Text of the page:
The amount of energy that needs to be added to 1 gram of a substance to break its bonds and change its state is called its latent heat. This property makes water very resistant to changes in temperature and explains why it’s so useful for putting out fires. Therefore we can say that water has a high latent heat of melting and evaporation.


Specific heat is the amount of heat energy one gram of a substance must gain or lose to change its temperature by one degree Celsius. For water, this value is one calorie or 4.184 Joules which is the highest specific heat capacity of any liquid.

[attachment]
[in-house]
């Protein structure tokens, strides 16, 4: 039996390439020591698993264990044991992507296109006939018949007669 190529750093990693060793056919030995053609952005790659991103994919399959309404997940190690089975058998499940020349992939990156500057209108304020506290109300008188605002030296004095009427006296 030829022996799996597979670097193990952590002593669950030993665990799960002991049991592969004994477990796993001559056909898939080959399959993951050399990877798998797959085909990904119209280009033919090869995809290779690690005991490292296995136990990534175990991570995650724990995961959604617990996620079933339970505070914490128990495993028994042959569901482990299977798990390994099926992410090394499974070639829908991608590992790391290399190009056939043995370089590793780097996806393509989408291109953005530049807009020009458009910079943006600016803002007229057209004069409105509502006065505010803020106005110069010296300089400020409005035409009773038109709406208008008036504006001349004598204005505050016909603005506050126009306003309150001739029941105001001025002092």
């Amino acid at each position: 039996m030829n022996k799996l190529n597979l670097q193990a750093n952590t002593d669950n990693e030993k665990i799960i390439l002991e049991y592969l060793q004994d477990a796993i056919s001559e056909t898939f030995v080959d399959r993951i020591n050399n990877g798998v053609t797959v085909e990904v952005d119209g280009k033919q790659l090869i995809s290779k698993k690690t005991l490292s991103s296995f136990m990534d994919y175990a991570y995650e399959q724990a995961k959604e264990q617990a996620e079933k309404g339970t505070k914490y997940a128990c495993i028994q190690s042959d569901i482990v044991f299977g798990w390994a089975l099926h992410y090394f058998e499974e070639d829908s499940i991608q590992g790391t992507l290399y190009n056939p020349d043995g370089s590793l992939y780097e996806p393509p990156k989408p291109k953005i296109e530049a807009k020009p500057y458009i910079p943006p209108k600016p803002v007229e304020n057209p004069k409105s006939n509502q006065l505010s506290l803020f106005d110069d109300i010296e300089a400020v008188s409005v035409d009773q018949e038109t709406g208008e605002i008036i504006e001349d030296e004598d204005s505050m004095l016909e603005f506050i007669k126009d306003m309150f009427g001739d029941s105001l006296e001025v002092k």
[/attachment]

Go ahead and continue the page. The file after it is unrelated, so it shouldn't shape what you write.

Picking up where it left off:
Relevance to Biology

A high specific heat capacity enables the bodies of endothermic organisms such as humans to maintain their body temperature in different environments. It also allows large bodies of water e.g. the ocean to absorb large amounts of energy from the sun without changing temperature.  Many organisms rely on a constant temperature in order to maintain their food supply, oxygen levels etc.



Water molecules stick together. This is called cohesion.


This is the attraction between molecules of the same substance. The cohesive properties of water cause the molecules on the surface of water to be drawn inward, which is why drops of water form beads on a smooth surface. Cohesion also explains why some insects and spiders can walk on a pond’s surface. This property also allows water to move through narrow spaces such as the roots and shoots of plants and the smallest capillaries in the human body as cohesion holds the column of water together as it moves.